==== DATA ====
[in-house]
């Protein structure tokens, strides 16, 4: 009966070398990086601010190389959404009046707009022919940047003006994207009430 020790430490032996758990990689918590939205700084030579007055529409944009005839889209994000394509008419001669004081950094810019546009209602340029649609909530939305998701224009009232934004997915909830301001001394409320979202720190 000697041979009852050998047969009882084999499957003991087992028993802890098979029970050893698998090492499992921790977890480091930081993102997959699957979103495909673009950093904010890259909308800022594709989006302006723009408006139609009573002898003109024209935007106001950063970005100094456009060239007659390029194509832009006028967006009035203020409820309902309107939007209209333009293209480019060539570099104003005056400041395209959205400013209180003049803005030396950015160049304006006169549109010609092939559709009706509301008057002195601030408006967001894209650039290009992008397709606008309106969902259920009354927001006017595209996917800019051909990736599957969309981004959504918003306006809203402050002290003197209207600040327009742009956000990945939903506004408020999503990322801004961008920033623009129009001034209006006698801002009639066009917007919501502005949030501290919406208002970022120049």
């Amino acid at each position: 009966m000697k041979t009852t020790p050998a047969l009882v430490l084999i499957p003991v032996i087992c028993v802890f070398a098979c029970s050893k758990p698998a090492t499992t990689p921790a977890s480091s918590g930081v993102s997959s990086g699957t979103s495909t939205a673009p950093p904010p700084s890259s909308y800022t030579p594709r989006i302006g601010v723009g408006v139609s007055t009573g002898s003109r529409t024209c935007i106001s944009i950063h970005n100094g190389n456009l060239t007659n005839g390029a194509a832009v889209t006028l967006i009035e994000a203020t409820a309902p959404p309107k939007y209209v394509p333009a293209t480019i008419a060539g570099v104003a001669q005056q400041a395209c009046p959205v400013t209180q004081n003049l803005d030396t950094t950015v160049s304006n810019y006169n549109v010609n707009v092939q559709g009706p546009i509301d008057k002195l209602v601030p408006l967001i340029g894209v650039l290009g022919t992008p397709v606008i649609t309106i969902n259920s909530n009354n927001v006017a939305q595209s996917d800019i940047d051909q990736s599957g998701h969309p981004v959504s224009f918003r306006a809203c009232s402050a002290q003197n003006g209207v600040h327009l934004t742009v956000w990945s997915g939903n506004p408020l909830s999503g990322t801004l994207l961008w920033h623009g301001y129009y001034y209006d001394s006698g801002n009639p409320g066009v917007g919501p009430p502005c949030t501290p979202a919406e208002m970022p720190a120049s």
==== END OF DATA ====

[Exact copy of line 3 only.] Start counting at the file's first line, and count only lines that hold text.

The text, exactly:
């Amino acid at each position: 009966m000697k041979t009852t020790p050998a047969l009882v430490l084999i499957p003991v032996i087992c028993v802890f070398a098979c029970s050893k758990p698998a090492t499992t990689p921790a977890s480091s918590g930081v993102s997959s990086g699957t979103s495909t939205a673009p950093p904010p700084s890259s909308y800022t030579p594709r989006i302006g601010v723009g408006v139609s007055t009573g002898s003109r529409t024209c935007i106001s944009i950063h970005n100094g190389n456009l060239t007659n005839g390029a194509a832009v889209t006028l967006i009035e994000a203020t409820a309902p959404p309107k939007y209209v394509p333009a293209t480019i008419a060539g570099v104003a001669q005056q400041a395209c009046p959205v400013t209180q004081n003049l803005d030396t950094t950015v160049s304006n810019y006169n549109v010609n707009v092939q559709g009706p546009i509301d008057k002195l209602v601030p408006l967001i340029g894209v650039l290009g022919t992008p397709v606008i649609t309106i969902n259920s909530n009354n927001v006017a939305q595209s996917d800019i940047d051909q990736s599957g998701h969309p981004v959504s224009f918003r306006a809203c009232s402050a002290q003197n003006g209207v600040h327009l934004t742009v956000w990945s997915g939903n506004p408020l909830s999503g990322t801004l994207l961008w920033h623009g301001y129009y001034y209006d001394s006698g801002n009639p409320g066009v917007g919501p009430p502005c949030t501290p979202a919406e208002m970022p720190a120049s």